Math ChallengesIntegrated Support for Elementary, Middle & High School Education
Lots of things can make math hard for some students: dyslexia and ADHD, dyscalculia (trouble with number sense), visual processing issues, and straight up math anxiety. At McLean, we work to understand the specifics as well as the subtleties that contribute to a student’s math challenges, and use research-based approaches and best practices in our classrooms to address them most efficiently and effectively. Our expert teachers in Lower, Middle, and Upper School, Coordinators of Learning Services, and Math Specialists are always at the ready with a range of tools and techniques designed to support all of our students, with and without diagnosed learning differences.
Math Department Chair Paul Belliveau and Middle School Math Teacher Robyn Wise, speak to taming the math anxiety monster.
Some children understand the logic behind math problems, but struggle to recognize visual representations of math concepts or to learn basic facts and patterns. Manipulatives and other multisensory techniques can get at some of these sticking points and help kids break through barriers in their thinking. Sometimes we get kids up and moving to “act out” a math problem — literally carry a number like you would in a division problem — to bring clarity to a concept. Talking through word problems is a constructive way to support the student who may already have a hard time with reading or decoding or struggles to follow multiple steps.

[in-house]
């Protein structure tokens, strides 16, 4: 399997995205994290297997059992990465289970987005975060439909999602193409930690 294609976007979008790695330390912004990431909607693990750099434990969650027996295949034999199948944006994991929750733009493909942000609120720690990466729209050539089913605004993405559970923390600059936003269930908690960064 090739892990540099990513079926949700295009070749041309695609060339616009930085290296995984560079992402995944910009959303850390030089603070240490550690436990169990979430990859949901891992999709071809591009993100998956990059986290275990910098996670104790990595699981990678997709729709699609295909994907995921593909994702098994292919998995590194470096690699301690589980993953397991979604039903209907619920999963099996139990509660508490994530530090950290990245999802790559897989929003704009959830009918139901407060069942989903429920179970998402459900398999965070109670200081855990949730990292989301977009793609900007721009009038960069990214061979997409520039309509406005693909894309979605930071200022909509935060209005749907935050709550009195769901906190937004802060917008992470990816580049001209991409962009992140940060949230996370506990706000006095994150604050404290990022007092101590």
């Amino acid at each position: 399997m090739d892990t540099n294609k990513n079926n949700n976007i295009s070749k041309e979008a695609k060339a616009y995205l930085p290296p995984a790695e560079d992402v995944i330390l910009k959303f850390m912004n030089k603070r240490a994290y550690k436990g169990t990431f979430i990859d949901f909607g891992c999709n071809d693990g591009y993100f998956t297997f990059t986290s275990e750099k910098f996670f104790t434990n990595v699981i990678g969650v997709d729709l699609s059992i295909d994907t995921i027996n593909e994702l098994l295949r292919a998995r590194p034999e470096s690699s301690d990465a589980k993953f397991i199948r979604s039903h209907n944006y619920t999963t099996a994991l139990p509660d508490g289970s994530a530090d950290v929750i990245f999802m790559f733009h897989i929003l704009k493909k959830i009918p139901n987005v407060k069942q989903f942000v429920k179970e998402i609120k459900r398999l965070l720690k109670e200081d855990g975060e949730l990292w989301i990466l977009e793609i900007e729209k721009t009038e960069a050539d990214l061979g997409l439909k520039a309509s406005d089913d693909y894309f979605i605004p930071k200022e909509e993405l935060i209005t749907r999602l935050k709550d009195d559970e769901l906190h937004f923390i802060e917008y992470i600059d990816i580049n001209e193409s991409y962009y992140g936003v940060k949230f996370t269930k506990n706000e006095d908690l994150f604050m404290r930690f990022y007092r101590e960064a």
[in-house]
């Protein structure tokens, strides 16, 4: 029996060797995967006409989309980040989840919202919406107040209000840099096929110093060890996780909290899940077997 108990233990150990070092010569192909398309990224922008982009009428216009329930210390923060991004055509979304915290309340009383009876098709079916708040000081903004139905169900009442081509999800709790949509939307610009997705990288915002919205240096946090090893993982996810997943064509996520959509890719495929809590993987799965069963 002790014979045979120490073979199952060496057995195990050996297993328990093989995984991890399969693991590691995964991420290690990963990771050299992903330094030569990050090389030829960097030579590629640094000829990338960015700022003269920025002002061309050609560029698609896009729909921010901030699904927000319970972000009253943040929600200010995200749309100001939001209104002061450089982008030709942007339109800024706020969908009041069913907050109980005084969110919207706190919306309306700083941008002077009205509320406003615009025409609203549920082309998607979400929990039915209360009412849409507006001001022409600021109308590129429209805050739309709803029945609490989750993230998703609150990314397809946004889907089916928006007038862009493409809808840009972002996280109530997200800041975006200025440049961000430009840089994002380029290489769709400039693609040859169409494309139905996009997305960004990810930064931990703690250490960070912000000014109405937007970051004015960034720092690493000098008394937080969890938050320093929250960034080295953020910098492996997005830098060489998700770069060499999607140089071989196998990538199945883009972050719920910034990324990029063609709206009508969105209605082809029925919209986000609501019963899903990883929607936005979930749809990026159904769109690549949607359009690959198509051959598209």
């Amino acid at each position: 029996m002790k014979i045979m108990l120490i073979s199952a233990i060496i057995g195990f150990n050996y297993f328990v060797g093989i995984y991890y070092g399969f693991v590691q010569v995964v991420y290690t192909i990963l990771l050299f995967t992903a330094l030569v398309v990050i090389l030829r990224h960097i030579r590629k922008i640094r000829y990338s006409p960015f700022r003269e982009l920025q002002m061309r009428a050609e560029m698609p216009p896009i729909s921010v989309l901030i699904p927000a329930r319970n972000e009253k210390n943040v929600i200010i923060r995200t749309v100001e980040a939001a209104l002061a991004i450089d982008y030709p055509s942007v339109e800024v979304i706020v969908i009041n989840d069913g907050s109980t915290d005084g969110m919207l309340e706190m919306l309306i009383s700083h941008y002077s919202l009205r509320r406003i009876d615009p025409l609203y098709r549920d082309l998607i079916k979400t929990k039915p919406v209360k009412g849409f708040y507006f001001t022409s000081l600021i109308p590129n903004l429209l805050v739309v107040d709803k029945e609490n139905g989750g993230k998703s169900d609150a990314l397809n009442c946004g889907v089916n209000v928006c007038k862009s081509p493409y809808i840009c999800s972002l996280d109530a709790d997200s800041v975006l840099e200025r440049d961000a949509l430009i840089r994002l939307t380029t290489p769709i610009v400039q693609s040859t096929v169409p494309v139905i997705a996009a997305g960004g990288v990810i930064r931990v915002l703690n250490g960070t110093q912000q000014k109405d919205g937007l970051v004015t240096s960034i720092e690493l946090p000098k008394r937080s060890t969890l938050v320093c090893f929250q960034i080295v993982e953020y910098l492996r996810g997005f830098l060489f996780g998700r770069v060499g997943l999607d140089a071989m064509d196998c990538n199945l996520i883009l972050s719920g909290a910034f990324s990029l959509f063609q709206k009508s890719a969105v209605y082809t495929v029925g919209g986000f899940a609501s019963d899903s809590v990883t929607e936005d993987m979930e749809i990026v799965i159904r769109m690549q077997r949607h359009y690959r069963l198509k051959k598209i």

In all we do at McLean, we take time to get to know each individual learner in order to determine the best way to support them. Sometimes it’s a surprisingly simple fix — like the time one of our teachers realized a student performed significantly better on math tests that left more blank space between problems — and sometimes it takes more time and patience to tease the challenges apart. It could be the creative solution of an ungraded Middle School math class to free up students so they can focus on learning and mastery without the pressures of performance. Or, it could be consistently utilizing Mindfulness techniques so that students stay present in the moment, and are available for learning. With explicit instruction, together with a heaping dose of empathy, our expert educators help those who feel “bad at math” tap into their competence.